The United States Environmental Protection Agency is under fire by activists and allies in the journalism community again. This time for not continuing to increase regulations on businesses without evidence it will do anything to help the environment.

The EPA argues that vague epidemiological correlation is not scientific evidence. It is simply exploratory suggestion. Groups like Natural Resources Defense Council (NRDC) counter that virtual pollution - so small you need an electron microscope to detect it - caused coronavirus deaths. That legal organization is run by Gina McCarthy, an Obama administrator of the U.S. Environmental Protection Agency who routinely colluded with NRDC against American businesses and even let NRDC lawyers draft administration documents - at least when she was not flying all over the country on Earth Day giving speeches telling us to fly less, or commuting on a plane to her home each weekend. 

EPA scientists are right and NRDC lawyers are wrong, but that EPA is standing up to them is a refreshing switch from a group that had been plagued by insiders like McCarthy who had stopped using epidemiology as a starting point and started using it to make science policy. At least when she was auditioning for a soft landing after her career in EPA was finished. 

At a time when we want disease epidemiologists to be taken seriously, much of the public will not, and that is because food, air quality, and chemical activists wrap themselves in the same flag.

Epidemiology can suggest a link between something and something, but it is still up to scientists to prove it. Yet in recent years EPA, not to mention the scandal-plagued National Institute of Environmental Health Sciences, has done the opposite. Whereas both once used to examine serious studies to make informed decisions, over the last decade they became more willing to accept epidemiological correlation that would have been disregarded in serious circles.

Their papers should have the kinds of warning labels activist trade groups want on foods and chemicals - well, the kinds of food and chemicals not sold by their clients anyway.

Stopping with epidemiology correlation and making policy based on that was always a flawed approach because epidemiology actually does a poor job of portraying relative risk. You may recall that a few years ago the International Agency for Research on Cancer was ridiculed by scientists for claiming a weedkiller and bacon "caused" cancer - the latter receiving the same hazard classification as cigarette smoking and asbestos.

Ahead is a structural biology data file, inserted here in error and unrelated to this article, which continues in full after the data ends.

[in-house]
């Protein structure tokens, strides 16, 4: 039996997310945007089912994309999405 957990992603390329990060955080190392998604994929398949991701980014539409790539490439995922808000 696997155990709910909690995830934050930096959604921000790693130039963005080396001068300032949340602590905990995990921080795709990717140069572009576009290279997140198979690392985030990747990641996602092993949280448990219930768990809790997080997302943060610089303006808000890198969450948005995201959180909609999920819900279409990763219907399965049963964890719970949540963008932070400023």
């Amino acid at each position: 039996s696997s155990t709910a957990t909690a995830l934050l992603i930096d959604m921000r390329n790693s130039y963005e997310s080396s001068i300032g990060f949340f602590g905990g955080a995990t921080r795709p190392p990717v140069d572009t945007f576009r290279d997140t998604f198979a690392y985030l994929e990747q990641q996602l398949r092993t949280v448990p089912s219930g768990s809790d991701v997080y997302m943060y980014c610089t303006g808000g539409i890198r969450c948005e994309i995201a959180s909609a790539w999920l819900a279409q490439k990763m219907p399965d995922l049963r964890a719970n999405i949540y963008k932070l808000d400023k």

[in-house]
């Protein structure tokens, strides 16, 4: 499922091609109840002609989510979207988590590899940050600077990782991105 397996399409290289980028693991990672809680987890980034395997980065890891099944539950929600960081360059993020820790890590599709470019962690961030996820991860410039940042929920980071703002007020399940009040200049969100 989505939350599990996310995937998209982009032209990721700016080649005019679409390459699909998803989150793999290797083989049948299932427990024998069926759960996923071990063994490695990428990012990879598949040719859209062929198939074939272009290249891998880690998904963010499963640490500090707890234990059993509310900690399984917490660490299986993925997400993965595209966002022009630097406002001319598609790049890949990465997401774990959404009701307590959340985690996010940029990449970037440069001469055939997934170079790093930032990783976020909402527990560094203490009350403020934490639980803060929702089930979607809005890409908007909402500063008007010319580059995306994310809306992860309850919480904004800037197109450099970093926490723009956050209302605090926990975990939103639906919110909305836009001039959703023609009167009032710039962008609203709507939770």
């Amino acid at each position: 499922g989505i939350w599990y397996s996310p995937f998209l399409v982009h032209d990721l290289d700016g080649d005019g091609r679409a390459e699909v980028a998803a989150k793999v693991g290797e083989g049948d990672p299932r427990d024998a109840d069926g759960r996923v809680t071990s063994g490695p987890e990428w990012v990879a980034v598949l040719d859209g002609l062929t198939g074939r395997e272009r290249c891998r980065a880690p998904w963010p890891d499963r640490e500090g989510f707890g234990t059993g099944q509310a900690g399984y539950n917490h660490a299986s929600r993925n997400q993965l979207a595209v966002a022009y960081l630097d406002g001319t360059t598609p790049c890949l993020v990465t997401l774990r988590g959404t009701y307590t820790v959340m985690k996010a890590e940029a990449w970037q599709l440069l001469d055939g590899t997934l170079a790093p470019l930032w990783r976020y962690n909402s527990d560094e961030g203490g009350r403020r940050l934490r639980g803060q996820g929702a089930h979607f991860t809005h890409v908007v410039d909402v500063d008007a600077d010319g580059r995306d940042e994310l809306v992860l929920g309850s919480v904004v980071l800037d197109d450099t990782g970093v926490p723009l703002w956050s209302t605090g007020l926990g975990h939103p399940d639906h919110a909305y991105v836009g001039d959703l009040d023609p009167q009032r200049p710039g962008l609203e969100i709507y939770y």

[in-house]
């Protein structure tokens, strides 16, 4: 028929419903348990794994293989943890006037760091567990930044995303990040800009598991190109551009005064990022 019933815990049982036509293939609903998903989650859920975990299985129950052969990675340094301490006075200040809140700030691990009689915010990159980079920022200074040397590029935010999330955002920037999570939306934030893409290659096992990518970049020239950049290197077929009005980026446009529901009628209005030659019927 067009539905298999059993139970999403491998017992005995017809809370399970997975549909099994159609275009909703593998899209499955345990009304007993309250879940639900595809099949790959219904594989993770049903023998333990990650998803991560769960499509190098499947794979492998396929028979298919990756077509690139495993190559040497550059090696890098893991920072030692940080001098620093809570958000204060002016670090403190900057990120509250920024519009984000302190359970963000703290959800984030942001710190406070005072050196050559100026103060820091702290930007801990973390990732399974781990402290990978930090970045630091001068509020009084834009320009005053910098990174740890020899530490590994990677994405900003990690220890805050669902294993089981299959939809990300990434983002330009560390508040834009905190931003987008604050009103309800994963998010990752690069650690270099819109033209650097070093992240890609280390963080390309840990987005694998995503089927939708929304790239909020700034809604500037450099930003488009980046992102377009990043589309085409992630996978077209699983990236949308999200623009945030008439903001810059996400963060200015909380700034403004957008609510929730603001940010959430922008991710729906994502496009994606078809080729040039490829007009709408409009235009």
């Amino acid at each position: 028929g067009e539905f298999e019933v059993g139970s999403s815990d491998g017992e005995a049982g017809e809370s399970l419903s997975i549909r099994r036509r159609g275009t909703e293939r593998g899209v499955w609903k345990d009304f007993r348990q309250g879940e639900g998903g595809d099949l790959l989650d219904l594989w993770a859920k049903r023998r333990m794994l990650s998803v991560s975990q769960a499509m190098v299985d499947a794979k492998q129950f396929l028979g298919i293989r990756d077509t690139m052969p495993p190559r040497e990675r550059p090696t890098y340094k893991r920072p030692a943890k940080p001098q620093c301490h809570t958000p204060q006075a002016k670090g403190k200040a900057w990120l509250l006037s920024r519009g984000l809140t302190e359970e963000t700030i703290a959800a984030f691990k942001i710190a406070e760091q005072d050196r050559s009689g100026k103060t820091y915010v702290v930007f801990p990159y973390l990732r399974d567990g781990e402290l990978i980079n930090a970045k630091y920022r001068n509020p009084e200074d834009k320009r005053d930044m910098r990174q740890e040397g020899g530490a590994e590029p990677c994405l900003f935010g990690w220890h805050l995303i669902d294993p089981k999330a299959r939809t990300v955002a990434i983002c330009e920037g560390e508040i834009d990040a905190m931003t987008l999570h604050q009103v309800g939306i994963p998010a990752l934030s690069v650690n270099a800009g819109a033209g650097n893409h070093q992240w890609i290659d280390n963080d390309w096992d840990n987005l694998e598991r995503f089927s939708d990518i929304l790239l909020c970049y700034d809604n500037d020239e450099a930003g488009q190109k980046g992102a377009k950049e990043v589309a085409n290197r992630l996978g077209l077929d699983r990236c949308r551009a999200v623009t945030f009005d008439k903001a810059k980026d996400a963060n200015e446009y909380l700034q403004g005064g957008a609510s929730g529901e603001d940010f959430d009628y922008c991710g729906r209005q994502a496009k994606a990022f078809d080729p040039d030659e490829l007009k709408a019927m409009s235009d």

It was ridiculous, the rulings were so obviously flawed that even California, which abdicated all of its science decision-making to IARC under its Proposition 65 rule in the 1980s, started ignoring them. For perhaps the first time, corporate journalists began to note what he had long shown, that IARC will accept papers with five orders of magnitude to create a hazard claim. That means 10,000 doses are the same as 1 to them. When I have written about it, I used shots of Scotch for example. If I tell you that a chemical in Scotch will kill you, you'd take that seriously because I am not an epidemiologist. You won't take IARC seriously because in press releases for journalists they won't note that the studies they hand-selected were either only in rats fed a chemical equivalent to 10,000 shots of Scotch all at once - or it was only a statistical link created by matching by how much Scotch people claimed they drank and adding up how many got some kind of cancer.

Trial lawyer groups like NRDC and their allies at east coast outlets are claiming EPA is ruining public health by not adding more restrictions to the ones for 2020 when no one is dying from the air we have right now.

If people were dying, McCarthy would only have herself to blame. It was her EPA that would have killed them. But she didn't kill anyone because there has not been a single death due to small micron particulate matter (PM2.5) this century. Because they are lawyers out to scare people into giving them money, NRDC conflates regulations on that invisible pollution with actual soot - PM10.  

It's scientifically fraudulent to do that. That remains no legitimate argument for charging poor people more money for everything will make them healthier.

EPA is right to be satisfied with the air of 2020 and not continue to crush businesses with even more regulatory vices on virtual pollution that have no basis in fact.